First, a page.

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At This Hour

FBI Director Recommends No Charges in Clinton E-Mail Probe. Aired 11-11:30a ET

Aired July 05, 2016 - 11:00   ET


[11:00:00] CAROL COSTELLO, CNN ANCHOR: Cristina, go!

Thank you for joining me today. I'm Carol Costello.

AT THIS HOUR with Berman and Bolduan starts now.

ANNOUNCER: This is CNN breaking news.

JOHN BERMAN, CNN ANCHOR: Hello everyone. I'm John Berman.

KATE BOLDUAN, CNN ANCHOR: Hi, everyone. I'm Kate Bolduan.

Looking at the podium right there, waiting to hear from FBI Director James Comey any moment now and we'll be completely transparent, we're not exactly sure what we'll be hearing. We don't even know what topic he plans to address.

BERMAN: Keep in mind, this comes three days after an investigator sat down with Hillary Clinton for three and a half hours discussing her use of a private e-mail server while secretary of state, sat down with means asking questions for more than three and a half hours. Attorney General Loretta Lynch, the attorney general says she will accept the recommendations of the FBI should they choose to indict. If the FBI director is talking today, it will have huge implications on the presidential race. We don't know. We're going to find out when you do.

In the meantime, let's bring in CNN political director, David Chalian.

David, it is strange in this type of thing we have no idea what he was going to say.

BOLDUAN: Not previously scheduled.

BERMAN: If he does come out today and talk about this, let's just talk about what it means for presidential race. Hillary Clinton due to appear with President Obama in North Carolina in just a few hours.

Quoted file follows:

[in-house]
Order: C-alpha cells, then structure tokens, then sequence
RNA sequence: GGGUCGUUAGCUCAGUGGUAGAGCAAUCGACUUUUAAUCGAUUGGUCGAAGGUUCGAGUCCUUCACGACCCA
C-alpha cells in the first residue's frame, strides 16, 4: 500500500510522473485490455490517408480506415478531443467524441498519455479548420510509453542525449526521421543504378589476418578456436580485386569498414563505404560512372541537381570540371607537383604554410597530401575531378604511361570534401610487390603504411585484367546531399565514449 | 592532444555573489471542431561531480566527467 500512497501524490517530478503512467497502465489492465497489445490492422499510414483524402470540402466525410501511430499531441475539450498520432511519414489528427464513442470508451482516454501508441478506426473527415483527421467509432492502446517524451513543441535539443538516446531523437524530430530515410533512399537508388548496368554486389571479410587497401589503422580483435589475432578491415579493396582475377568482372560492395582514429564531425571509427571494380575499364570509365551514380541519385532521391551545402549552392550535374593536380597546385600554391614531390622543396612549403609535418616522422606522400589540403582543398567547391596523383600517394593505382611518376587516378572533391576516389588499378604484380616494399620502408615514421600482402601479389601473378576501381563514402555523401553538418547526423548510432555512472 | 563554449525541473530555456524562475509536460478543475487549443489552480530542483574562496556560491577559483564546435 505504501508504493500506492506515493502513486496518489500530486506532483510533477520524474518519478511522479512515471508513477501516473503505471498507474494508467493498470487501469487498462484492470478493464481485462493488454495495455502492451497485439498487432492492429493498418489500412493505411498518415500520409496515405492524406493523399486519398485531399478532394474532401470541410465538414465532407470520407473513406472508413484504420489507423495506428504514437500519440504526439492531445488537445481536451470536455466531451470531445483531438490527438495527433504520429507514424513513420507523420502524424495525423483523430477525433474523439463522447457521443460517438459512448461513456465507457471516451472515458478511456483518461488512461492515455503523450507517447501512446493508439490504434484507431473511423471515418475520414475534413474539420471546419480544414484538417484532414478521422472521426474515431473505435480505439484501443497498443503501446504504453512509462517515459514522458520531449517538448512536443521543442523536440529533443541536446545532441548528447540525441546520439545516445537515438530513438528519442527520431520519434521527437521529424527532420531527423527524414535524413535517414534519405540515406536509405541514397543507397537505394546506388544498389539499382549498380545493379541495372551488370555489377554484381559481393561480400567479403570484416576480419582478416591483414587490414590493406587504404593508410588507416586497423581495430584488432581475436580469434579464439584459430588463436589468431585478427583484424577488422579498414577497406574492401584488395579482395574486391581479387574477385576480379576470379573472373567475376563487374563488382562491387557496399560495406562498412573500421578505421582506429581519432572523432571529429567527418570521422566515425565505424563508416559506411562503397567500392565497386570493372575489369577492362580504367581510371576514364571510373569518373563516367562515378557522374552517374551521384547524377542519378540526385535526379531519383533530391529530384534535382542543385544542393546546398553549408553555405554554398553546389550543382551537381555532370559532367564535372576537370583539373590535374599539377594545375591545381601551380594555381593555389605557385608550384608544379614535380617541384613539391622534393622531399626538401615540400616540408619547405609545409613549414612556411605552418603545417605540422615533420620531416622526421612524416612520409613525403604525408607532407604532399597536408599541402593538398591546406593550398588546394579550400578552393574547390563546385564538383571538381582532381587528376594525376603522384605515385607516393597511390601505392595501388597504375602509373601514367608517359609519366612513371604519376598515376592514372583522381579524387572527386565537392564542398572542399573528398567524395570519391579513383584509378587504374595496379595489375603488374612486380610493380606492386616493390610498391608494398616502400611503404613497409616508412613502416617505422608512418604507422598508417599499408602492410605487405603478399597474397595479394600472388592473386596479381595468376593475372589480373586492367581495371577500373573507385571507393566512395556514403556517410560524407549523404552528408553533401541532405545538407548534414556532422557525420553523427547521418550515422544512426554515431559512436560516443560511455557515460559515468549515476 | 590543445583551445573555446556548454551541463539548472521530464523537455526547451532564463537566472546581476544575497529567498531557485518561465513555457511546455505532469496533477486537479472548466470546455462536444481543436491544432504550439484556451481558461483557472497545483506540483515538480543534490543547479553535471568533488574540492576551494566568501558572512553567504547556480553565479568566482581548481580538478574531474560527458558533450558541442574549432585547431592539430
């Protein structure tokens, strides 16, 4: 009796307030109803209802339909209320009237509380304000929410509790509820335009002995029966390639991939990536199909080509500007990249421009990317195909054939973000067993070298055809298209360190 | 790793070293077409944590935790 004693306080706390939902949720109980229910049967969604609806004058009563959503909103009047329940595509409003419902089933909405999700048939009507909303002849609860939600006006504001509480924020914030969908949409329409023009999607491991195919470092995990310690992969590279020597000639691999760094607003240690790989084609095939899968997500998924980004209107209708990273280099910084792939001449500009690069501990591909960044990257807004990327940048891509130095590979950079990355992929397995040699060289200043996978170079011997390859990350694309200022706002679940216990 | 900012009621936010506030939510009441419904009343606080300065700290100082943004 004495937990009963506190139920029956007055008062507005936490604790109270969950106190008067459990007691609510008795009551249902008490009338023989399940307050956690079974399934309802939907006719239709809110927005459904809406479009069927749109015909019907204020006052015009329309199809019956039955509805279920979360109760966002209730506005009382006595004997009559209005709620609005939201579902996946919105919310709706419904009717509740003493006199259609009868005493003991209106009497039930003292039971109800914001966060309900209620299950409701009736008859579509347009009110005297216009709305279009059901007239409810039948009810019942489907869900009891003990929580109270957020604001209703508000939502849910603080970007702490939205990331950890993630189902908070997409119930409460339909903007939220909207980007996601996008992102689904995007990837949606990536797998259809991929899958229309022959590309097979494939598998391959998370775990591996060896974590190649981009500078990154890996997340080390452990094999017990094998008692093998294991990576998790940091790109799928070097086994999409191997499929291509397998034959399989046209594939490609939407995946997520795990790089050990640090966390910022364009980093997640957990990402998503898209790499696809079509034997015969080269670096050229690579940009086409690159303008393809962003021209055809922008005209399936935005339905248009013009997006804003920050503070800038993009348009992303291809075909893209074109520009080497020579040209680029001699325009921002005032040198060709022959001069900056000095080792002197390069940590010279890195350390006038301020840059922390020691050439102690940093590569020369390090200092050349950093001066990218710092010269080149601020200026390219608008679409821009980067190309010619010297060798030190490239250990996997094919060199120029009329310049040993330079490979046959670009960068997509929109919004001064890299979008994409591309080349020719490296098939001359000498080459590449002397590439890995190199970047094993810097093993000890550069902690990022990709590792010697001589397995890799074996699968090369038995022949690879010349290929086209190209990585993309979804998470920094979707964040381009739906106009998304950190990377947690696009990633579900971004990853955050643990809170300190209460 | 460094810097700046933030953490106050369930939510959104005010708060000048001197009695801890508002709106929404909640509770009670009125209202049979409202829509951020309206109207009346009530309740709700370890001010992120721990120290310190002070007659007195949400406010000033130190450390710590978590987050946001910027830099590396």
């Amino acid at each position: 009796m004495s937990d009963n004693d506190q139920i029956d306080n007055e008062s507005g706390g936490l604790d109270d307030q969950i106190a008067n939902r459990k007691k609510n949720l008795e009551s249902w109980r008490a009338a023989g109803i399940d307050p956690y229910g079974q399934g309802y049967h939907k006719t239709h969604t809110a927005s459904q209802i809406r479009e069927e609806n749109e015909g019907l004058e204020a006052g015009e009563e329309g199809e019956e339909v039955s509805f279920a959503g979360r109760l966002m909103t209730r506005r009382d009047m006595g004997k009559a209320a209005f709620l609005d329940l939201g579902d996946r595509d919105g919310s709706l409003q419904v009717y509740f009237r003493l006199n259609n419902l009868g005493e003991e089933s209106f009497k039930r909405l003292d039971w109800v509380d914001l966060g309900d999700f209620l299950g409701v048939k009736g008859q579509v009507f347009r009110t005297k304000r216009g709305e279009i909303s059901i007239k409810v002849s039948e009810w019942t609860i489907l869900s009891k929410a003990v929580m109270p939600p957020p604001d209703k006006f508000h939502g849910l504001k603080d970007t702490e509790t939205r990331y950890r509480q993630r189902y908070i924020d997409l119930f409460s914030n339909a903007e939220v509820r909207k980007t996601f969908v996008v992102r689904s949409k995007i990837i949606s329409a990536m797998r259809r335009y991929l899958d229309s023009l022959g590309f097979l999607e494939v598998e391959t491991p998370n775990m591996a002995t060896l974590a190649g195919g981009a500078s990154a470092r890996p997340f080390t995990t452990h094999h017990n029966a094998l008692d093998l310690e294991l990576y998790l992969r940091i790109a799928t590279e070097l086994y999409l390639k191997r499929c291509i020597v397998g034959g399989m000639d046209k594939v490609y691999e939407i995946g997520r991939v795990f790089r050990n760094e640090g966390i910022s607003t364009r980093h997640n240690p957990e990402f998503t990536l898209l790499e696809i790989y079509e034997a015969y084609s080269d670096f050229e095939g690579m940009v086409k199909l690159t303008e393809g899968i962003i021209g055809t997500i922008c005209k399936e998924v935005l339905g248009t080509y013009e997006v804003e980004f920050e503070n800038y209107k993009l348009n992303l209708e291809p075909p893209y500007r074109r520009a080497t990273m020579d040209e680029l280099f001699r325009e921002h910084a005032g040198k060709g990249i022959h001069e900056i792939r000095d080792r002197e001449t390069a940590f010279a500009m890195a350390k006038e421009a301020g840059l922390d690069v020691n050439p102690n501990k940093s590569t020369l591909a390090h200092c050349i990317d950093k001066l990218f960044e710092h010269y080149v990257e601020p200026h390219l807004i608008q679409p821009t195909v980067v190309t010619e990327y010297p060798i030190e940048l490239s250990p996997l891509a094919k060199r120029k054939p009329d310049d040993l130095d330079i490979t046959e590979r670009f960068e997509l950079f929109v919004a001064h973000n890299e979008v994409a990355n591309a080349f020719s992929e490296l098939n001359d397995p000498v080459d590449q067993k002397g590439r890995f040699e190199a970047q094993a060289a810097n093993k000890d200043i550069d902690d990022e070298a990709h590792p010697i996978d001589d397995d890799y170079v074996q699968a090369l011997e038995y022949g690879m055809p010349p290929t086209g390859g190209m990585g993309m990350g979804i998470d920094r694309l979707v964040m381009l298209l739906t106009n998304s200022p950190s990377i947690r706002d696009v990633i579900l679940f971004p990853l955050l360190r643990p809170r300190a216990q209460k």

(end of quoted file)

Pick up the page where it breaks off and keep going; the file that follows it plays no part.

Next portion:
DAVID CHALIAN, CNN POLITICAL DIRECTOR: Again, one more time on the caveat, we do not know what FBI Director Comey is coming out to speak about, but you're right. This would be probably the worst timed press conference if indeed the phish director is coming to speak about the Clinton e-mail investigation because of what you said.

BOLDUAN: David, you see him right here, the FBI director taking to the podium right now.


JAMES COMEY, DIRECTOR, FBI: Good morning. I'm here to give you an update on the FBI's investigation of Secretary Clinton's use of a personal e-mail system during her time as secretary of state. After a tremendous amount of work over the last year, the FBI is

completing its investigation and referring the matter to the Department of Justice for a prosecutive decision. What I want to do today is three things; I want to tell you what we did, I want to tell you what we found and I want to tell you what we're recommending to the Department of Justice.

This is going to be an unusual statement in at least a couple ways. First, I'm going to include more detail about our process than I ordinarily would because I think the American people deserve those details in a case of intense public interest. And second, I have not coordinated this statement or reviewed it in any way with the Department of Justice or any other part of the government. They do not know what I am about to say.

But I want to start by thanking the FBI employees who did remarkable work in this case. Once you have a better sense of how much we have done, you will understand why I am so grateful and so proud of their work.

So first, what we have done. This investigation began as a referral from the intelligence community inspector general in connection with Secretary Clinton's use of a personal e-mail server during her time as secretary of state. The referral focused on whether classified information was transmitted on that personal system.

Our investigation looked at whether there is evidence that classified information was improperly stored or transmitted on that personal system in violation of a federal statute that makes it a felony to mishandle classified information either intentionally or in a grossly negligent way, or a second statute, making it a misdemeanor to knowingly remove classified information from appropriate systems or storage facilities.